In a post on the Barry Mishkind’s BDR (read here) Broadcaster and tech consultant Karen Johnson of LinkUp Communications  says it’s about the proposed new 5G wireless service, and “in a nutshell, broadband companies like Verizon and Google are putting pressure on the FCC to hand over or sell all of these frequencies to major Internet providers.” So there’s a 90-day freeze on new receive-only earth stations in the C-Band, while the FCC sifts through comments.

Johnson advises that in the short-term, “Take care of business…if you own one or more C-band downlinks, make sure each one is registered.” The deadline for that is July 18. More about the situation (and how to register existing earth stations) from attorney Michelle McClure at CommLawBlog here.

In an article on Tom Taylor’s daily newsletter “Tom Taylor Now,” its reported that National Public Radio (NPR) told FCC Commissioner Mike O’Rielly that its PRSS (Public Radio Satellite System) is “an indispensable link” between it and hundreds of NPR member stations. And that “the non-commercial, non-profit public radio system cannot afford alternative means of program distribution, such as terrestrial/fiber networks.” Those alternatives are not just more expensive. It says “for the “rural and remote part of the country where fiber does not reach, there are no alternatives to satellite distribution, regardless of cost.”

Urgent: Sage ENDEC Update Available

Sage Alerting Systems has announced the availability of an important firmware update for its Sage 3644 (blue) EAS box.

Users with the 3644 must install this update to permit the ENDEC to continue to receive EAS CAP alerts from FEMA.   A FEMA signing certificate will expire at 11:45 a.m. on June 24, 2018; if this update is not installed, you will not receive CAP messages from the IPAWS system after that date.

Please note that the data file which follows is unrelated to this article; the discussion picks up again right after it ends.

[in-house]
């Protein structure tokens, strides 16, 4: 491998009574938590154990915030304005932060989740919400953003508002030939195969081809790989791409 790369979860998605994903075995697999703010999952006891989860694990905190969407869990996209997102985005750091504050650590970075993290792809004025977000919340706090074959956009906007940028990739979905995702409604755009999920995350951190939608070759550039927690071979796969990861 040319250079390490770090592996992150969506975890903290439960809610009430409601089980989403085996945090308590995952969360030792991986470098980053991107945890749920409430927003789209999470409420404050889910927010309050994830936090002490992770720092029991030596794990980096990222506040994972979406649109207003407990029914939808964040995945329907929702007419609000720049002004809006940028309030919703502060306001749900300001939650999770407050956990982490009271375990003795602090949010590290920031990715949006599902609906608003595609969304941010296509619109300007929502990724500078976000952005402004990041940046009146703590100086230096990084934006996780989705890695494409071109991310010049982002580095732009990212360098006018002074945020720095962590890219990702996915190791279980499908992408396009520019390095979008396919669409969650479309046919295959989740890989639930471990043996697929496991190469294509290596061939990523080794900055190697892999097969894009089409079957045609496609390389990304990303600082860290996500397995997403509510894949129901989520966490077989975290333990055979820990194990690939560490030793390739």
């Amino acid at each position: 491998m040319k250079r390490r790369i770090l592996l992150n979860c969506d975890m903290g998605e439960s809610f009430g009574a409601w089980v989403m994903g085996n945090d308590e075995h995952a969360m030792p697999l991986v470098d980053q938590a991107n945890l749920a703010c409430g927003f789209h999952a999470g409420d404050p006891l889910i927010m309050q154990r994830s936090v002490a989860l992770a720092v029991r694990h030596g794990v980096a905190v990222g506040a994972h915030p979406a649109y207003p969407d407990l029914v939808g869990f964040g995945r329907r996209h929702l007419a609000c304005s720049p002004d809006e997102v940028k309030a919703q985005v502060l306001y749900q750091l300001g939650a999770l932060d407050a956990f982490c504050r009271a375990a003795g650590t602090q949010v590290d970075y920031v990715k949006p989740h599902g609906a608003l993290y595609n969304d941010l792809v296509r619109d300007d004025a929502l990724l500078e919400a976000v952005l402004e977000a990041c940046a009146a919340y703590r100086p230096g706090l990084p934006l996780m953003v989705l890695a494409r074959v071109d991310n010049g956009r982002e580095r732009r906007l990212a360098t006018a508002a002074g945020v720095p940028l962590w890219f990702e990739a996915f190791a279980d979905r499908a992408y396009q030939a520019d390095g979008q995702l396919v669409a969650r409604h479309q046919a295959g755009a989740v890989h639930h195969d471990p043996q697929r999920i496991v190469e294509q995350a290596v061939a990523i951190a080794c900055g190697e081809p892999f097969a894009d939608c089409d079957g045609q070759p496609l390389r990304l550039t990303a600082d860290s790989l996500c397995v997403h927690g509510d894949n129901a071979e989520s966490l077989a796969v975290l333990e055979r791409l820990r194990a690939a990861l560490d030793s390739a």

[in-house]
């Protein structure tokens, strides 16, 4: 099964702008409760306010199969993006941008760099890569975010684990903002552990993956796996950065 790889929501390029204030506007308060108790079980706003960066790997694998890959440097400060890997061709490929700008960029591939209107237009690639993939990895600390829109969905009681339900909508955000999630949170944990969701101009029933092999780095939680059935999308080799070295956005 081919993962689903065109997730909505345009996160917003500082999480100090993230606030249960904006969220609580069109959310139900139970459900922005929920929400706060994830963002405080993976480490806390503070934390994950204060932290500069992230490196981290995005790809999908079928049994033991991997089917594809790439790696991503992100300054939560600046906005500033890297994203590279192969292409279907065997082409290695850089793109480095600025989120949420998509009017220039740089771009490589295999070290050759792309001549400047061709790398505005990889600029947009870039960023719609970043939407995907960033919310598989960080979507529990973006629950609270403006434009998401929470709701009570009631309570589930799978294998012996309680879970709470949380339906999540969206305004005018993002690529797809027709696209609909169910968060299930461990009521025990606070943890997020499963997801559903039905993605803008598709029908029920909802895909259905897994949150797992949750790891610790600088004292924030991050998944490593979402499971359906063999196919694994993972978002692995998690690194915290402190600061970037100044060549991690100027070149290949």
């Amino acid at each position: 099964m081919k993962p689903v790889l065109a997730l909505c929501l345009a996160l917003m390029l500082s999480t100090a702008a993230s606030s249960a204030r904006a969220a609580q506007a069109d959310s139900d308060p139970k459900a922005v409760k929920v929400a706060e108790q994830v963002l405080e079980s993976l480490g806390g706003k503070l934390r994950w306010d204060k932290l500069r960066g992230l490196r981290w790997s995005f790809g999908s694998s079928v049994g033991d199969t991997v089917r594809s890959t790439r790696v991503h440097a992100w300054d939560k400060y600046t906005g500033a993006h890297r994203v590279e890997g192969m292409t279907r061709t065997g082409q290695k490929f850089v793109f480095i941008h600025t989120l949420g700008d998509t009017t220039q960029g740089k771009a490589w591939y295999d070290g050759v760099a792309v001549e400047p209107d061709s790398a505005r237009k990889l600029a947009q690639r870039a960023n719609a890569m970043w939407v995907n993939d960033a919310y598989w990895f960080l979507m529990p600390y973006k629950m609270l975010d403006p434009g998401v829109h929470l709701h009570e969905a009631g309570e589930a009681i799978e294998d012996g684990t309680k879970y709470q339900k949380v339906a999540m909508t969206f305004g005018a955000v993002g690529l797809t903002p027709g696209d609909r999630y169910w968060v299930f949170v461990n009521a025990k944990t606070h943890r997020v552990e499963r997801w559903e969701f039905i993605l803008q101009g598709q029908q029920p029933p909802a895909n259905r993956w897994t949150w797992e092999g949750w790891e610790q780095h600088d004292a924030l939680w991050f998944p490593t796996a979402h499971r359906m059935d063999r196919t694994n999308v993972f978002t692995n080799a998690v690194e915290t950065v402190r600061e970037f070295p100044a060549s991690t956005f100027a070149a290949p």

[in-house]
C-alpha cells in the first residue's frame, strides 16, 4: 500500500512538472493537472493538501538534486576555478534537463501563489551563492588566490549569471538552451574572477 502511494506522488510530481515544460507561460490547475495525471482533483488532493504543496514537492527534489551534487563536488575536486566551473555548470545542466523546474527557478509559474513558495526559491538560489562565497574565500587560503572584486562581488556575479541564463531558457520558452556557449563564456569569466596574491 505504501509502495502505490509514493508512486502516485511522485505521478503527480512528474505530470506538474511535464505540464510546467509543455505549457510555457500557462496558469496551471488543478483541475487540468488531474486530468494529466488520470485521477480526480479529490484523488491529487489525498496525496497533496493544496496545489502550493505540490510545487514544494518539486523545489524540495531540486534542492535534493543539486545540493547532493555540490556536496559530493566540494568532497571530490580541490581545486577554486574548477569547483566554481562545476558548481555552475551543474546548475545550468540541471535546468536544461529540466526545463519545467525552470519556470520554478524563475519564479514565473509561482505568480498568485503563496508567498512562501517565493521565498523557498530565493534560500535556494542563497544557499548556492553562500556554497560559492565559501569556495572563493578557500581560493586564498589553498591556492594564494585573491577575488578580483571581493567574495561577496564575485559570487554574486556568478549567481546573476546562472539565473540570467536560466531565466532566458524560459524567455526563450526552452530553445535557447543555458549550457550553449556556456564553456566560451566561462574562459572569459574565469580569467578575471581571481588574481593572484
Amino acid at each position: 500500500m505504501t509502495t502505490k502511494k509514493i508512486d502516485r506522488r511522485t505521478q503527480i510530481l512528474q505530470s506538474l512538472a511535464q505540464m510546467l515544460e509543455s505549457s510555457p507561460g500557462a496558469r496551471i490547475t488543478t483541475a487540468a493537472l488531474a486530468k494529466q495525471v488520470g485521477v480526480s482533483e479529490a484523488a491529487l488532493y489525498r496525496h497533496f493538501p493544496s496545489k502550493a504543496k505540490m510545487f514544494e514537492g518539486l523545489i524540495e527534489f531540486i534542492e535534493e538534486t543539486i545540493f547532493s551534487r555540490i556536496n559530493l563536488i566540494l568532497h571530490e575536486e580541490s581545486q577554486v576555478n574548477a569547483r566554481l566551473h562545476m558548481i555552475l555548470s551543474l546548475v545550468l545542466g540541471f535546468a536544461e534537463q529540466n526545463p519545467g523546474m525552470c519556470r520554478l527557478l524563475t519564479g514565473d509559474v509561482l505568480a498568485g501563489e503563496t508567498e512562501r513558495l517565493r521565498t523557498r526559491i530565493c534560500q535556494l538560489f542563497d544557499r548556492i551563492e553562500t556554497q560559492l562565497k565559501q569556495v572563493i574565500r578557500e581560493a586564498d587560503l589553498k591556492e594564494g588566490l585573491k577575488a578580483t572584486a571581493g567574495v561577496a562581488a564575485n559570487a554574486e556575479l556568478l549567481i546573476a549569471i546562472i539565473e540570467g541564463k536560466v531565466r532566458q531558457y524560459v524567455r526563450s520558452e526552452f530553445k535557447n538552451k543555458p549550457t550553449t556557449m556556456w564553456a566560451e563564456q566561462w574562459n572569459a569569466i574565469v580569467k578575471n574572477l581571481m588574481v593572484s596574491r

This release also updates the SSL certificate roots that your ENDEC must have in order to download alert audio files from state or county alert originators.

For more information, visit http://sagealertingsystems.com/support-firmware-new.htm.

Updates from other manufacturers: 

Monroe EAS Device users who are being contacted directly.

User notices are being sent out, directing to the following links:
http://www.digitalalertsystems.com/resources_fsb.html and http://monroe-electronics.com/EAS_pages/eas_fsb.html.

Trilithic updates can be found here:


Gorman-Redlich updates can be found here:


How to Manage Talents Who Hate Each Other!

Gary Berkowitz

Editor’s Note: The views and opinions of this article do not necessarily reflect those of the MAB. Contact the MAB for information on the MAB’s official editorial policy.

By: Gary Berkowitz
Berkowitz Broadcast Consulting

Good news! You have a successful, well-rated morning team on your station. Bad news: They do not get along off the air. With so much emphasis on post-show events (promotions, events, appearances, social media), what’s a PD or GM to do?